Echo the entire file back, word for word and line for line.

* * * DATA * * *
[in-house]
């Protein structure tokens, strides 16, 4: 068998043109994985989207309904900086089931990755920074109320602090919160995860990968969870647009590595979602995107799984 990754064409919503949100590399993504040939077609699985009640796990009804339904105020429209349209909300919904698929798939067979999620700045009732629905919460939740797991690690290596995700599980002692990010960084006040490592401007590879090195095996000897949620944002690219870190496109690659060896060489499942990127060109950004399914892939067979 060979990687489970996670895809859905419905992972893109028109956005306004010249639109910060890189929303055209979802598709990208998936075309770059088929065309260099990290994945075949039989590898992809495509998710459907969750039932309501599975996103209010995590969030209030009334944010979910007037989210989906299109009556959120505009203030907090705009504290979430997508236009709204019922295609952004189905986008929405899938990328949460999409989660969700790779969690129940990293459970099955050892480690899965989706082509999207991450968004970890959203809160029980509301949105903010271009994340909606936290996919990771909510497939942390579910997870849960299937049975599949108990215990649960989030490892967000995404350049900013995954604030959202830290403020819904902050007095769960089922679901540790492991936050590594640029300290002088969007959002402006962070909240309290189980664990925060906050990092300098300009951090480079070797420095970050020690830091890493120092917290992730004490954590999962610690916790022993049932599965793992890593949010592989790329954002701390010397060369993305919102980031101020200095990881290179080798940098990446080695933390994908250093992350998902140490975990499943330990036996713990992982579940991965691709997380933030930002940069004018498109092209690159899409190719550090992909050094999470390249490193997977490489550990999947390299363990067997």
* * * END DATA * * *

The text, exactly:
[in-house]
């Protein structure tokens, strides 16, 4: 068998043109994985989207309904900086089931990755920074109320602090919160995860990968969870647009590595979602995107799984 990754064409919503949100590399993504040939077609699985009640796990009804339904105020429209349209909300919904698929798939067979999620700045009732629905919460939740797991690690290596995700599980002692990010960084006040490592401007590879090195095996000897949620944002690219870190496109690659060896060489499942990127060109950004399914892939067979 060979990687489970996670895809859905419905992972893109028109956005306004010249639109910060890189929303055209979802598709990208998936075309770059088929065309260099990290994945075949039989590898992809495509998710459907969750039932309501599975996103209010995590969030209030009334944010979910007037989210989906299109009556959120505009203030907090705009504290979430997508236009709204019922295609952004189905986008929405899938990328949460999409989660969700790779969690129940990293459970099955050892480690899965989706082509999207991450968004970890959203809160029980509301949105903010271009994340909606936290996919990771909510497939942390579910997870849960299937049975599949108990215990649960989030490892967000995404350049900013995954604030959202830290403020819904902050007095769960089922679901540790492991936050590594640029300290002088969007959002402006962070909240309290189980664990925060906050990092300098300009951090480079070797420095970050020690830091890493120092917290992730004490954590999962610690916790022993049932599965793992890593949010592989790329954002701390010397060369993305919102980031101020200095990881290179080798940098990446080695933390994908250093992350998902140490975990499943330990036996713990992982579940991965691709997380933030930002940069004018498109092209690159899409190719550090992909050094999470390249490193997977490489550990999947390299363990067997």